Winter Vanlife on the Canarian Islands

Den ersten Winter haben wir auf den Kanarischen Inseln verbracht. Hier findest du Nützliche Infromationen über die Inseln und unsere persönlichen Highlight der Inseln.

Our T4, the "Quest" standing on frozen grass. In the background, the sun is rising lighting up the ice crystals.

The Canary Islands are the perfect place to escape winter without leaving Europe. The seven islands are all unique, each with its own special highlights, making them worth a visit. As we prefer to spend some time in one place, we limited ourselves to Tenerife, Gran Canaria, and Fuerteventura during the three months we were here.


The Canary Islands are the southernmost point of Europe (if islands are counted) and attract with pleasant winter weather. Average temperatures in winter usually range between 18 and 24 degrees Celsius. It can be warmer during the day, while temperatures may cool down at night, but there are generally no extreme cold spells. The islands have a year-round dry climate, and winter is no exception. In most parts of the islands, there is limited rainfall in winter, and rainy days are rare. The islands are known for sunny weather, and there are many hours of sunshine in winter, making them a popular destination for sun lovers and outdoor activities.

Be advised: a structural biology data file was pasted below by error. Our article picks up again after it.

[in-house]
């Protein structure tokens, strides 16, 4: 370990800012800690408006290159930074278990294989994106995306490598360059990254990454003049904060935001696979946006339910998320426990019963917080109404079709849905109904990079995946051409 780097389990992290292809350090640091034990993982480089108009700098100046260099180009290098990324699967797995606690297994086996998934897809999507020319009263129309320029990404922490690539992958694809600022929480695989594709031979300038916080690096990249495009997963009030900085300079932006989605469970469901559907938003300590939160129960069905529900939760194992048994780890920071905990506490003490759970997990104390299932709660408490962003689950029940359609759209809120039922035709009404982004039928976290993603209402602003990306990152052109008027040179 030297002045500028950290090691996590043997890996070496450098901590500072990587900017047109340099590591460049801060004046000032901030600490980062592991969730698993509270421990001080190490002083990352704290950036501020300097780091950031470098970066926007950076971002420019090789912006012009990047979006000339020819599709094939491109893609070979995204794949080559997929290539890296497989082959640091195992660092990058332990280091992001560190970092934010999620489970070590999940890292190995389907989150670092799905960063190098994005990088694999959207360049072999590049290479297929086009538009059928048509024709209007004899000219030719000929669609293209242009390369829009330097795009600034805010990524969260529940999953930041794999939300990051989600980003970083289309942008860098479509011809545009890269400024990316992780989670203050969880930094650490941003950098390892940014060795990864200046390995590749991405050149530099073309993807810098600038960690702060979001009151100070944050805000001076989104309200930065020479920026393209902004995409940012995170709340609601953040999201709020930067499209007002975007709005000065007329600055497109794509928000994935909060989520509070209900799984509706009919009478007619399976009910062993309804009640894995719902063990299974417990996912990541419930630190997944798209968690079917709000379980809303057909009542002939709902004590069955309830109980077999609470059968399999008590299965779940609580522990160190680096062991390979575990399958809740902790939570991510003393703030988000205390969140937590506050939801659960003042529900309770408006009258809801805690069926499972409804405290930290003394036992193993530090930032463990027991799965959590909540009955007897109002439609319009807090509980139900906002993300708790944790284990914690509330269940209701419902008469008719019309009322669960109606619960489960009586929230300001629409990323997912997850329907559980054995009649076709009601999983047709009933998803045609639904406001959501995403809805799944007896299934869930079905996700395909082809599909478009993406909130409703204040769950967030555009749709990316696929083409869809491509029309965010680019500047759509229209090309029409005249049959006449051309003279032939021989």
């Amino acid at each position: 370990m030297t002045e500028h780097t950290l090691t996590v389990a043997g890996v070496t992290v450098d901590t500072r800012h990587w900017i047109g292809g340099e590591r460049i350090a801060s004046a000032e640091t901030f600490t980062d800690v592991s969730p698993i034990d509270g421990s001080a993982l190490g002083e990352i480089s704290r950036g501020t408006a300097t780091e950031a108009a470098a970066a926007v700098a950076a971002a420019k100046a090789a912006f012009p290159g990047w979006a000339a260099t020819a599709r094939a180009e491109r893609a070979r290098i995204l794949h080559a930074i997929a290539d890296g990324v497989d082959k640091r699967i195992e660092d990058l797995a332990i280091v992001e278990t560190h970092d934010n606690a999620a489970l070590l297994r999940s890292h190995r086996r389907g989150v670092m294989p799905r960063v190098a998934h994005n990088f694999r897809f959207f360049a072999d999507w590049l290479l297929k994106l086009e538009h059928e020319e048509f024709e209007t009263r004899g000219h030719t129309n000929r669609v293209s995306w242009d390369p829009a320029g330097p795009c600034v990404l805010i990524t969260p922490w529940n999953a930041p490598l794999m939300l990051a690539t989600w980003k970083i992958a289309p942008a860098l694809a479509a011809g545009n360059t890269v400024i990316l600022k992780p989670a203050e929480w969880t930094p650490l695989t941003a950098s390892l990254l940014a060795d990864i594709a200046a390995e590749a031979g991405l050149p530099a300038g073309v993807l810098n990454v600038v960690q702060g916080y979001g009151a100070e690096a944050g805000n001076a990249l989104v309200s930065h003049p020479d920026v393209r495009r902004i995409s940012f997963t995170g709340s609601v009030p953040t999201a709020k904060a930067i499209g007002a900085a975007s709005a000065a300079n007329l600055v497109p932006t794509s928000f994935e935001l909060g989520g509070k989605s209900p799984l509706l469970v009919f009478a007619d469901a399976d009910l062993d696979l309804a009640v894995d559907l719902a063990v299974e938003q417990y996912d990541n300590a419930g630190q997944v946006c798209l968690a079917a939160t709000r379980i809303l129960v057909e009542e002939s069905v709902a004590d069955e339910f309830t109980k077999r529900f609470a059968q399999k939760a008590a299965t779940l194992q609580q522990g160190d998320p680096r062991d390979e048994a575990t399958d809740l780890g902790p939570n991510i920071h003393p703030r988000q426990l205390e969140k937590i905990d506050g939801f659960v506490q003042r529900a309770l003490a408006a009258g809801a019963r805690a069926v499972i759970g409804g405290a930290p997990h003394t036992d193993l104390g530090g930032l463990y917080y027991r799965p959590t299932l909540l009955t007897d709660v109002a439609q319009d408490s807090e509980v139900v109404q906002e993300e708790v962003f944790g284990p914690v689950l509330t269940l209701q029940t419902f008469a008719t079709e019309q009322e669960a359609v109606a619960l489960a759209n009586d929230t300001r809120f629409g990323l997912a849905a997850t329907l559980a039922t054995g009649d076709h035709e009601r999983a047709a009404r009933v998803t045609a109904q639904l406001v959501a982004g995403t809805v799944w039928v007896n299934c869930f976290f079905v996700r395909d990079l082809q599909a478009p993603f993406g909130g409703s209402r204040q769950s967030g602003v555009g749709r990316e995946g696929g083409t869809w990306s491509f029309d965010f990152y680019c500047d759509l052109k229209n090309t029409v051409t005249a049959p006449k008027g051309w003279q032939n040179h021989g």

Since the Canary Islands belong to Europe, it is particularly easy for Europeans to travel there. No visa is required, and since we traveled by ship from Huelva (Spain), we were not even asked for a passport. However, you should always have your valid passport with you on such a journey.

Good to know: Calima

Calima is a dusty, sandy, and dry desert wind that comes from the Sahara region. Calima can have various effects on the region, such as an increased temperature. During Calima, temperatures can rise significantly as warm, dry air from the Sahara flows into the region. This can lead to unusually high temperatures. However, the biggest problem is the large amount of desert dust and sand suspended in the air. This can significantly impair visibility and lead to poor air quality.

Tips and Tricks for Traveling with a Van in the Canary Islands

Travelers with a van have different requirements than those staying in a hotel room. Therefore, we have summarized our tips here to help you navigate the Canary Islands better.


Public and free drinking water is scarce in the Canary Islands. There are a few public fountains where the water is good, but you can count them on one hand, and we didn’t find any on Fuerteventura. However, water is available everywhere in large containers for purchase.


We were lucky and enjoyed the low fuel prices in the winter of 21/22. Unfortunately, that has changed. As far as we have researched, prices have risen sharply, as in Germany. This also applies to groceries, as almost everything has to be imported by ship.

Wild Camping

We never had problems with wild camping throughout our time in the Canary Islands, but we know that it is more challenging on the main island of Gran Canaria than on the “undeveloped” islands. We felt very free on Fuerteventura, where there are many open spaces, and no one complains if you camp there.

As a tip, we would like to recommend the parking lots of Área recreativa. But please be friendly and do not set up tables, chairs, and awnings.

Our Highlights in the Canary Islands